The surfacing of a second propaganda video by the Islamic State in Iraq and Syria (ISIS), featuring Singaporean Megat Shahdan Abdul Samad, has sharpened the message of the terror group for Singaporeans. In the first video, he rallied fighters to join ISIS, which is based largely in the desert along the Iraqi-Syrian border. In the second video, he and two other men dressed in military fatigues are shown executing three men by shooting them. Just as an action thriller excites the impressionable through improbable acts of daring, this video seeks to appeal to its audience by moving beyond religious and political exhortation to suggest that joining ISIS is a religious adventure in which real guns are used against the "enemies" of Islam. It weds fantasies of violence that exist among all humans everywhere to the calling of a religious state. It is a sophisticated video by the standards of propaganda.
That is why it is significant. ISIS has been defeated militarily at home, its dreams of a global religious empire lying in strategic tatters. However, its efforts to seduce people intellectually, by preying on their personal insecurities, remain intact. As the video suggests, the information war with ISIS is far from over.
Muslims in Singapore share the general religious self-assurance of Singaporeans, who are free to practise their faiths peacefully in a secular state that does not prefer any religion to another. In view of this, Muslim Singaporeans would no doubt reject unequivocally the message of the video: that the direction and destination of their national loyalties and social affiliations should be decided in foreign lands that lie thousands of physical and political kilometres away.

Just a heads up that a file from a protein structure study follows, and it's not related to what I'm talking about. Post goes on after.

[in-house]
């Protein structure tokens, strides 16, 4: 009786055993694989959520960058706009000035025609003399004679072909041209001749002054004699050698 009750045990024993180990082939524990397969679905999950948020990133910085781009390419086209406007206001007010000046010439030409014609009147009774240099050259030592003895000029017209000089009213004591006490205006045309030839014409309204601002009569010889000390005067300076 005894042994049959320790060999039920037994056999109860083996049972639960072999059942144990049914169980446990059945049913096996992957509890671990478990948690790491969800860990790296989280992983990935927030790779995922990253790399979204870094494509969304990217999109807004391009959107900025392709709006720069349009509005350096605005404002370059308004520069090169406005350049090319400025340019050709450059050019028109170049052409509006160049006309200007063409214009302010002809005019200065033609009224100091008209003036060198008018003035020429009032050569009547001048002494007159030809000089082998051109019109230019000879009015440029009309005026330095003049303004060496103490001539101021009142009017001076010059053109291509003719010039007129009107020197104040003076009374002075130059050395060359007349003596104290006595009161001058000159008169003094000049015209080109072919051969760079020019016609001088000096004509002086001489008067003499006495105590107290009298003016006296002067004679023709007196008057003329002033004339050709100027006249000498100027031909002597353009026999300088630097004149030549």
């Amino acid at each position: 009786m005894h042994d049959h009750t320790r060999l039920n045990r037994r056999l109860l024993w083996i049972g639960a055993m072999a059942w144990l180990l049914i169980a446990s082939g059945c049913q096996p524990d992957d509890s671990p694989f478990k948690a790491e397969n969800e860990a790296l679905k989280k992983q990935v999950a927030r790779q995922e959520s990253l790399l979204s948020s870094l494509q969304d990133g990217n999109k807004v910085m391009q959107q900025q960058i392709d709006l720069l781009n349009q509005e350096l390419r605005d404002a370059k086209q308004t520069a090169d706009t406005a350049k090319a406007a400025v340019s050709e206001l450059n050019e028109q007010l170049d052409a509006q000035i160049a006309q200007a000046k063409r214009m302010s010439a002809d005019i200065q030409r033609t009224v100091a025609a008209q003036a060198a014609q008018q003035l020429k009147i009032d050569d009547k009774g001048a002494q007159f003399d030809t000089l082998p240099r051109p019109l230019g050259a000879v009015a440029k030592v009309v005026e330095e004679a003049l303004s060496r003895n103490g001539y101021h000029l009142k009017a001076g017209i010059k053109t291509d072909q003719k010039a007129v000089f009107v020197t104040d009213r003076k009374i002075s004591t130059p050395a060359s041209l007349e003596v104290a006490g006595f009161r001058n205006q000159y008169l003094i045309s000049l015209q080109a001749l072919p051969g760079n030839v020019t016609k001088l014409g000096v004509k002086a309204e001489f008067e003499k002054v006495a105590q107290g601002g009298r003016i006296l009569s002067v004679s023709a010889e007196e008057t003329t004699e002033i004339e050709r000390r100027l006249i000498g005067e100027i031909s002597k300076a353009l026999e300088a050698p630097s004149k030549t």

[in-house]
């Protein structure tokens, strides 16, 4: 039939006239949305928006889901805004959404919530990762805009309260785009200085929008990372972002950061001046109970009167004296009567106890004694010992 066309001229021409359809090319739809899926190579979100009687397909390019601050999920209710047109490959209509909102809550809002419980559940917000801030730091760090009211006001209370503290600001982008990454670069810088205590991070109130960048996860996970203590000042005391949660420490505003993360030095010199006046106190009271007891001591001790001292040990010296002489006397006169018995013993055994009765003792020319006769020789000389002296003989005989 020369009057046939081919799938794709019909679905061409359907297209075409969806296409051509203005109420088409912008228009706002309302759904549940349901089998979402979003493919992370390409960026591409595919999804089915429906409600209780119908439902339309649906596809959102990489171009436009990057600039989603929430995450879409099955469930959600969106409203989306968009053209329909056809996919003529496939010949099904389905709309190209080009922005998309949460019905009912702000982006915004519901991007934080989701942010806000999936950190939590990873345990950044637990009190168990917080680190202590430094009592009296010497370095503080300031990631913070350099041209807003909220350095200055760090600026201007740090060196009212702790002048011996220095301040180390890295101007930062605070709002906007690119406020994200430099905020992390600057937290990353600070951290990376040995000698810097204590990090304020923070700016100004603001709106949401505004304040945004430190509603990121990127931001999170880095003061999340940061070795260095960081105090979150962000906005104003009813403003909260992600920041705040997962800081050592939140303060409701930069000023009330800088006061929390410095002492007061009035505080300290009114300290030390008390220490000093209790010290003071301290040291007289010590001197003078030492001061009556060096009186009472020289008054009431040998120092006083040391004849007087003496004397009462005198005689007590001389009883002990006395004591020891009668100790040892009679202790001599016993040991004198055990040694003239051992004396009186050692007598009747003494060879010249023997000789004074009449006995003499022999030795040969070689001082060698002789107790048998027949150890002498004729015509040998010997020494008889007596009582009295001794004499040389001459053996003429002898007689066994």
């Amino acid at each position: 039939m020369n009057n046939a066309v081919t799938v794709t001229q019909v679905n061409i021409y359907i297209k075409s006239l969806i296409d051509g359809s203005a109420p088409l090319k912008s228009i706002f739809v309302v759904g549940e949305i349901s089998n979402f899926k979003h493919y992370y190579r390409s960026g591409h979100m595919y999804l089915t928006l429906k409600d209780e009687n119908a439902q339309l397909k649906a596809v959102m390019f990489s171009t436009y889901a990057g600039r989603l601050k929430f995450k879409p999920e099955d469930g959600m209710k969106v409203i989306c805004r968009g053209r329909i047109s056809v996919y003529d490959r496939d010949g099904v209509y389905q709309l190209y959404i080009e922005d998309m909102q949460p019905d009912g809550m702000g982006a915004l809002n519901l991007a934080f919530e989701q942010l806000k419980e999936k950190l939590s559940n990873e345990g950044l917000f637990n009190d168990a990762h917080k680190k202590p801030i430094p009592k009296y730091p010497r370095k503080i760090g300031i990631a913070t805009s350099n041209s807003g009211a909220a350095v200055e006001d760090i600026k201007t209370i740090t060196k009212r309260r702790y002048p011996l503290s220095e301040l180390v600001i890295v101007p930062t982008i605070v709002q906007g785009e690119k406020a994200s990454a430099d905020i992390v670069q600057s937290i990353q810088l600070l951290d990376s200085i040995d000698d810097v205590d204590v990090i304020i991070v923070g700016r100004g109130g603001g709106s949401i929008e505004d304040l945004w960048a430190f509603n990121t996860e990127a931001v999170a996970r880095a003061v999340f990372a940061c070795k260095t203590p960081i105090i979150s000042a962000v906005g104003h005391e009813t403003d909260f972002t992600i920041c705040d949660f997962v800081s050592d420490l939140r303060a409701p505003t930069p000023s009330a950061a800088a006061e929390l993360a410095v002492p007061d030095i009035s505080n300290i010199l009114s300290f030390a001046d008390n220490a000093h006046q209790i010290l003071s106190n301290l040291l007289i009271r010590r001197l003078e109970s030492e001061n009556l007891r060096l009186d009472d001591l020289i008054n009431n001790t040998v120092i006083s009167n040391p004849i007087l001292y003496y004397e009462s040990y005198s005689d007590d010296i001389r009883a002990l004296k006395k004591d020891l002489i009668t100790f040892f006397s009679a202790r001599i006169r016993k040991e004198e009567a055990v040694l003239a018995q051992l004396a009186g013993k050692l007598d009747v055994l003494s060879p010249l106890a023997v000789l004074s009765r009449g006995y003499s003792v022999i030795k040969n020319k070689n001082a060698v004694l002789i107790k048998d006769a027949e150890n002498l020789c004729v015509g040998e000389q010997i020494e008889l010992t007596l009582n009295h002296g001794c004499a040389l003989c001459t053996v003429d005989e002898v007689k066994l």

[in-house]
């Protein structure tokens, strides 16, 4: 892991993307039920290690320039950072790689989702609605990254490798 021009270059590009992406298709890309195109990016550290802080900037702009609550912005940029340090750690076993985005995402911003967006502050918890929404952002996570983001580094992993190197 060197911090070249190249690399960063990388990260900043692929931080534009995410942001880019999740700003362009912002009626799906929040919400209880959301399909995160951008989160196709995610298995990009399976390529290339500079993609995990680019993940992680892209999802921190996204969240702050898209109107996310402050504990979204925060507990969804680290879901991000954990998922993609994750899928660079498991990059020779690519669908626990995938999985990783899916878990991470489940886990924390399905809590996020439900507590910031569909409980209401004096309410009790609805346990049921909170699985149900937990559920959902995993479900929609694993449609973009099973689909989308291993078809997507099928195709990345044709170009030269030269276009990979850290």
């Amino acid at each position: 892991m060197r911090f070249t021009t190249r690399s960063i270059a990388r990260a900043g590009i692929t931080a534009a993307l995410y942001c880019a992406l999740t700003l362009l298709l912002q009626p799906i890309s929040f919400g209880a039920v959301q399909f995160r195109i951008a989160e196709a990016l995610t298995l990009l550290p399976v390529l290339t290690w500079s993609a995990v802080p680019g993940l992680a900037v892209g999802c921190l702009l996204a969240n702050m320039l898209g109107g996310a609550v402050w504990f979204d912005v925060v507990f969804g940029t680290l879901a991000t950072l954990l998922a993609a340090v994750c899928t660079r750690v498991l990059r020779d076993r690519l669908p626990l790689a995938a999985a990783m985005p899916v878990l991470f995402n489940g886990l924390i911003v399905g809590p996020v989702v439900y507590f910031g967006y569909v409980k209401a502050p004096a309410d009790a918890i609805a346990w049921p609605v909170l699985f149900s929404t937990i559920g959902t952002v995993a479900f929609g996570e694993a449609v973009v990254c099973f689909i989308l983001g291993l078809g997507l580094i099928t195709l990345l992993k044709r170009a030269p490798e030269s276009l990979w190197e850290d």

Of course, to belong to a world religion is to be global by definition, but that globalism must start at home. Terrorist efforts to erase the mental distance between a peacefully inclusive Singapore and the battlefields of the Middle East must be resisted. By making clear that they reject such calls to violence issued purportedly on behalf of their faith, Muslims will help prevent the spread of Islamophobia.
The Islamic Religious Council of Singapore works consistently to defang terrorist and extremist attempts to misrepresent and exploit Islamic teachings and Muslim sentiments. Its interventions in religious issues should be complemented by ground-up efforts made by individuals to defend Islam from its pretend warriors. Non-Muslim Singaporeans need to throw their weight behind their fellow citizens in collective defiance of organisations and individuals who employ religion deviously to try and achieve political ends. The end of this conflict is not in sight. Much as ISIS took up the perfidious vocation once practised by Al-Qaeda, a new terrorist organisation will rise. Singaporeans must stay true to older verities.